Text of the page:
I have to admit being a little wrapped up in the arrival of the King of short telephotos the Carl Zeiss Otus 85mm, I did not perhaps pay as much attention to the arrival of the Carl Zeiss Loxia range of lenses as I should have.
I have an excuse(sort of) and that is I don't actually own a Sony A7 of any description.
A couple of weeks ago though the planets sort of came into line and I had an opportunity to use the Sony A7R, needless to say I tried out the camera with the Carl Zeiss Otus 85mm F1.4 and its 'little' brother the Otus 55mm F1.4, the results from these lenses with the Canon 6D are simply superb but with the Sony A7R they give a degree of sharpness that I have not previously seen before, but more of this another time.
Using the Otus range with the Canon 6D or any other conventional DSLR the physical proportions of the combination makes sense, but when you mount an Otus on to a Metabones adapter and then mount it on a diminutive Sony A7R it does feel a little bit, erm, out of proportion, that is to say rather more lens than camera.
The expression 'game changing' is over used, but I believe the Sony A7 range truly is a game changer.
Such a feature rich camera, with a full frame sensor in a body which is the same width as an iPhone 5S.
Its detractors point to the shutter shock issue, compressed raw and relatively slow(compared to a DSLR) auto focus.
I believe though to focus on these 'issues', none of which troubled me while I was using the Sony A7R during a week of hard shooting in mixed and challenging conditions, is to somewhat miss the point of this brilliant camera range, and this comes from an avowed Canon user of more than 30 years.
I believe that with its incredible performance packed into an infeasibly small body it bridges the gap between the smart phone(being the same size as one) and the DSLR(outperforming all comers in sheer image quality).
It does have one challenge though and that is a shortage of lenses which has indeed been acknowledged by Shigeki Ishizuka, SVP Corporate Executive, Deputy President of Sony's Imaging Products and Solutions Sector and President of Sony's Digital Imaging Business Group in an interview with DPreview
Enter the Carl Zeiss Loxia range, the first two of which the 35mm F2.0 and the 50mm F2.0 were introduced at Photokina, and are just now available in the dealers.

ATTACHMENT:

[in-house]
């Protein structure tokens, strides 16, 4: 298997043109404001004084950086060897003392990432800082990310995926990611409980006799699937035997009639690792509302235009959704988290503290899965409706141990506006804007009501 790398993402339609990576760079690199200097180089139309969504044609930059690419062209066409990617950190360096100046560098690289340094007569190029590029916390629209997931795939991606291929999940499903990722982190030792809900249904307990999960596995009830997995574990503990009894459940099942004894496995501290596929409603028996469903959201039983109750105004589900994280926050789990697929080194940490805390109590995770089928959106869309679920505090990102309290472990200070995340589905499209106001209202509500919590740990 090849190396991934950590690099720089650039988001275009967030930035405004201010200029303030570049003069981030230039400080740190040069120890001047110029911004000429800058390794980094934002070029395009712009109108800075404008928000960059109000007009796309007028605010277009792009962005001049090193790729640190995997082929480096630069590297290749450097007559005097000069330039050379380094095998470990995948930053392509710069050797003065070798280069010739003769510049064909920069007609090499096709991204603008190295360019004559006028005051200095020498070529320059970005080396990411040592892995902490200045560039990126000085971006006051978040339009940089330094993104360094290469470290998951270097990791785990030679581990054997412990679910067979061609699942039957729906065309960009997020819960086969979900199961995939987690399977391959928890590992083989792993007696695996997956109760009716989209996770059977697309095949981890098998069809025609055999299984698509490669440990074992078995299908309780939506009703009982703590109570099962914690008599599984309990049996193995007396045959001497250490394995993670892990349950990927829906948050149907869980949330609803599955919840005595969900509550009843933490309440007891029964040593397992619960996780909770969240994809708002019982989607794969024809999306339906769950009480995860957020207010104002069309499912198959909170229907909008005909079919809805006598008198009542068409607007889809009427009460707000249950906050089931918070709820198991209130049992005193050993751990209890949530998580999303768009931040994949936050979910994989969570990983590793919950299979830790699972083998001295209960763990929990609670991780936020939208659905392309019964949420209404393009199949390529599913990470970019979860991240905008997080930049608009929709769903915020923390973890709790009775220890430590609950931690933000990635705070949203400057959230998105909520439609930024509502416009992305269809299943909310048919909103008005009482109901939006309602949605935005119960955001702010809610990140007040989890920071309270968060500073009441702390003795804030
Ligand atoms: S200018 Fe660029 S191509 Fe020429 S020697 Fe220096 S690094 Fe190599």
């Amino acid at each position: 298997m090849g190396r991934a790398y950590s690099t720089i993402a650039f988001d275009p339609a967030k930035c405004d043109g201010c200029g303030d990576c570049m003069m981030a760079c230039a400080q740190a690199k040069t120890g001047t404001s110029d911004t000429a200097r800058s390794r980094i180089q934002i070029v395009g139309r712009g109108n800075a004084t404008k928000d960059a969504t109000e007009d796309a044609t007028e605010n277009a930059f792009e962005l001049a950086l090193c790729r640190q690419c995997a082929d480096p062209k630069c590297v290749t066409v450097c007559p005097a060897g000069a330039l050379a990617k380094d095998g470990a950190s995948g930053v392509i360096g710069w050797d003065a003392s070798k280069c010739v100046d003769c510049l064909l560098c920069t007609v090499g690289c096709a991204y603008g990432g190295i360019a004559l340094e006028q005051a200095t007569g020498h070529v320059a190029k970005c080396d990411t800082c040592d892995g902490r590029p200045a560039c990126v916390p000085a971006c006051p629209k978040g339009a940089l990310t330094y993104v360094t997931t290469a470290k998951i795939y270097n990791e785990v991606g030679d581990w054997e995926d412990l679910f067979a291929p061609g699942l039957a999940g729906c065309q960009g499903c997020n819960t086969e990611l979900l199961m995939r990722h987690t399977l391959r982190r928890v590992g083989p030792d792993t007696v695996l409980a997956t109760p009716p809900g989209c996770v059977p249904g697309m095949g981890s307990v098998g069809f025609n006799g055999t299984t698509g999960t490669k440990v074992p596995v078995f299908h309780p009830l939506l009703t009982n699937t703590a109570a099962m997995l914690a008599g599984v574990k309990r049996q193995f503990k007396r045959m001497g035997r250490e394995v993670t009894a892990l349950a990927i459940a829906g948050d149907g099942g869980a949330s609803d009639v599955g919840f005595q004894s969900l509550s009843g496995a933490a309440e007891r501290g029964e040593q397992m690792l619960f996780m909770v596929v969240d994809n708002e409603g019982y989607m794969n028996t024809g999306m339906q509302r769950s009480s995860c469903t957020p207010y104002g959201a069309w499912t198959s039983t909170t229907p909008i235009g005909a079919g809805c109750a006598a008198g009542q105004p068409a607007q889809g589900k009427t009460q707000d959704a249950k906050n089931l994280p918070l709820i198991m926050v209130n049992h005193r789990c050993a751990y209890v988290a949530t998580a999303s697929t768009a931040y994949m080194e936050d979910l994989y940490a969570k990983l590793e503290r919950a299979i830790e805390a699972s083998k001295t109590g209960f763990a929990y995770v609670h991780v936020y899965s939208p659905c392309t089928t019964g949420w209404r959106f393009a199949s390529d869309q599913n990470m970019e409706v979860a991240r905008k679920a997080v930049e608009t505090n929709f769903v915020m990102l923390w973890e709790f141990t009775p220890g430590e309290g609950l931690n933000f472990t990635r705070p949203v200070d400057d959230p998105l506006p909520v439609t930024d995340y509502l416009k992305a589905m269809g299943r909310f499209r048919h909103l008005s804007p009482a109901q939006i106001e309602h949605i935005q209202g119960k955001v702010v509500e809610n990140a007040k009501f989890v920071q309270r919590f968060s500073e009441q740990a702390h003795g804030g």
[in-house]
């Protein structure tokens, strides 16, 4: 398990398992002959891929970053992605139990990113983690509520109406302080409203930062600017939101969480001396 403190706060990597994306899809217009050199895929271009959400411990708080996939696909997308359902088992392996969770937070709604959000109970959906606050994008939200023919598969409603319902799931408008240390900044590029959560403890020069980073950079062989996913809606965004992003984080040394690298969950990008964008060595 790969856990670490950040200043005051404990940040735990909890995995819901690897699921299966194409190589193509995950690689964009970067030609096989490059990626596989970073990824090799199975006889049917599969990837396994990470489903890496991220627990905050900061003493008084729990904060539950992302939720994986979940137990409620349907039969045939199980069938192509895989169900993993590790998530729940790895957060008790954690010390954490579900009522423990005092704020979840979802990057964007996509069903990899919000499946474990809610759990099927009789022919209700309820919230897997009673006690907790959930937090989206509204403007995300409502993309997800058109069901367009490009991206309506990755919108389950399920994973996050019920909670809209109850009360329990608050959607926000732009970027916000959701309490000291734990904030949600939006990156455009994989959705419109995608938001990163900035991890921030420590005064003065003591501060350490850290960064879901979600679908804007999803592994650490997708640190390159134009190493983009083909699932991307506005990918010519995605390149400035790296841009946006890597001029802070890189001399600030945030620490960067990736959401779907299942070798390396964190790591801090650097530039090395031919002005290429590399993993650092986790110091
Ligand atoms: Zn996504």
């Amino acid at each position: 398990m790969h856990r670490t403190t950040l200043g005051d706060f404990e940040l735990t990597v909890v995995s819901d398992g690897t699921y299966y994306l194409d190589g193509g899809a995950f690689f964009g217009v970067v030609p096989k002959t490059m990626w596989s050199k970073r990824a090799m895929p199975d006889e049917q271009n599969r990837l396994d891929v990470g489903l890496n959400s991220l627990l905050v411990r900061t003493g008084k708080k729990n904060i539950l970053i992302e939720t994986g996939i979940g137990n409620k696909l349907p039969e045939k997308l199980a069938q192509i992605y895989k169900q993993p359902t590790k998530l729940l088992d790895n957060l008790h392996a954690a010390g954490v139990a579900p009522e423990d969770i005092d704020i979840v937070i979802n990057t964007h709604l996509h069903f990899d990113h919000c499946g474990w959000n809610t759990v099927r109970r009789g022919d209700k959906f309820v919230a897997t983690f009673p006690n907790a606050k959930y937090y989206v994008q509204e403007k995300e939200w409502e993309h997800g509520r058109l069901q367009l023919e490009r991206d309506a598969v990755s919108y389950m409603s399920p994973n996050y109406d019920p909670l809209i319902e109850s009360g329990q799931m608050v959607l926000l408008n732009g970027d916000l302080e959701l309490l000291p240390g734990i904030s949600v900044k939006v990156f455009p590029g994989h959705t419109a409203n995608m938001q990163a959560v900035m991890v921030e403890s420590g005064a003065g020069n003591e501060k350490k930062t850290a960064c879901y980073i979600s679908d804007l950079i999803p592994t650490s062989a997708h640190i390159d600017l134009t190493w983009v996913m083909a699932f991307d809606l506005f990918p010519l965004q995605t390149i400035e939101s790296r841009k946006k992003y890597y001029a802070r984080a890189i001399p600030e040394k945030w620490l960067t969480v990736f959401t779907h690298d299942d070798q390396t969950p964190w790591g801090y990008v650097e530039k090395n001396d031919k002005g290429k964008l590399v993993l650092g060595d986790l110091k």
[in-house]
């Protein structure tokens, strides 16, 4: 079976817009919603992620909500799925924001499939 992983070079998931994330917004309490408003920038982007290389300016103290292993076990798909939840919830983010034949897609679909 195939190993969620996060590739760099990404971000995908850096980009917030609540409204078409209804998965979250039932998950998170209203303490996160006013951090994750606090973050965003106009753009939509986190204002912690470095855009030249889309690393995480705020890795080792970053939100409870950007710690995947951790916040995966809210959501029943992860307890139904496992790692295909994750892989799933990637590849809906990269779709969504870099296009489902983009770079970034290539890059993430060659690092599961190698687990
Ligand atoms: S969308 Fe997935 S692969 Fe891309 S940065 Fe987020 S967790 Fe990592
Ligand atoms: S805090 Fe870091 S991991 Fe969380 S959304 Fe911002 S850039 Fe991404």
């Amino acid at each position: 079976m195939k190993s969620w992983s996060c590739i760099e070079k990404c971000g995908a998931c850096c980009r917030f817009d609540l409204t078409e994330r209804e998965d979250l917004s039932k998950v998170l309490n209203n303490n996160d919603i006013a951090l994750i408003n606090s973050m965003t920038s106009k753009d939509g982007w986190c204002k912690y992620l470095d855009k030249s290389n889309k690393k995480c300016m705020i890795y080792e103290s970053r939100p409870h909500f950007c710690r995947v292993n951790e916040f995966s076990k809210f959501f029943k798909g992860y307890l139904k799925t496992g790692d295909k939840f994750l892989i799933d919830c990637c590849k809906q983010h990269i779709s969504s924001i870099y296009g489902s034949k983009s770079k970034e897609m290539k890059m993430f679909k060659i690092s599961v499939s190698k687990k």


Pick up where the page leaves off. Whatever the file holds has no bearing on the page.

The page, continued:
The Loxia is a range which is derived from the Zeiss ZM range of lenses which was made for the Leica 'M' series cameras, which means they are very compact indeed(each of which are just 66mm/2.6 inches long and lightweight too, weighing 320g(50mm) and 340(35mm)
The lenses are the legendary Carl Zeiss lens designs, the Biogon(35mm) and the Planar(50mm) specially optimised for digital sensors to get the very best performance from them.
These lenses have a 'real' aperture ring too, which movie shooters on the excellent Sony A7S will enjoy even more as it can be 'declicked' quite simply by the user allowing seamless aperture adjustments.
The lenses are in no way considered to be competitors for the AF Sony Carl Zeiss lenses which are manufactured and sold by Sony as they are manual focus, they are intended to complement the range.
Before you stop reading and think that manual focus is a non starter with a 36mp sensor in a Sony A7R, which is merciless and leaves little room for out of focus fumbles, think again.
I used the lenses at the new World War One gallery at RAF Hendon and I have to say focusing was easy as easy can be with my 'hit rate' for pin sharp images being possibly better than that if i had shot the images with an auto focus lens.
I would love to say I have focusing jedi like talents but very sadly this is not the case.
Because these lenses have been designed with the Sony A7 in mind they have features that you would only find in a manufacturers lens and this is a very big deal for the Loxia.
It maybe a manual focus only lens but when you move the focusing ring even a tiny bit it zooms in to 10X magnification, no need to press any pre assigned button it just does it, you can assign the area of magnification yourself too, so if you are trying to focus on something off centre you can completely nail the focus.
Speaking of focusing, if your only experience of manual focus is with an autofocus lens and use a Loxia the chances are that you are in for a treat as you may well be unfamiliar with beautifully dampened focus ring which for me had just the right amount of friction, truly a treat to use.
This is a short overview of the lenses used in gentle test conditions, not a full on shootout, but my overall view of the lenses was they are sharp little jewels, particularly impressive in the shots I did at F2.0 with a certain creamy smoothness and subtlety, and I did not encounter any purple fringing which is very pleasing indeed.
That brings me to a curious but revealing conclusion to this post.
Lucinda and I were doing some of the test shots and I was saying how there was something lovely about the Sony A7/Loxia combination which I could not quite put my finger on.
I think Lucinda put it really well in the end when she said 'It reminds me of my old Nikon FM2'
Though I never really was a Nikon man I did appreciate the FM2 - a small SLR which was precise, easy and simple to use, with a certain straight forward character which I did envy as a Canon user.
For me the Sony A7R/Loxia combination is a bit of a contradiction in that feels like a very old fashioned experience wrapped in 21st century clothes, giving the photographer a level of control, precision and satisfaction in their photography which has been somewhat forgotten in this age of hyper fast autofocus.
There is no doubt that the Sony A7 still does need more lenses to make it appeal to a wider audience, and the start of the Loxia range is just a small if significant move in the right direction
The advent of the Carl Zeiss Loxia range has bought the day when I buy a Sony A7R more than a little bit closer.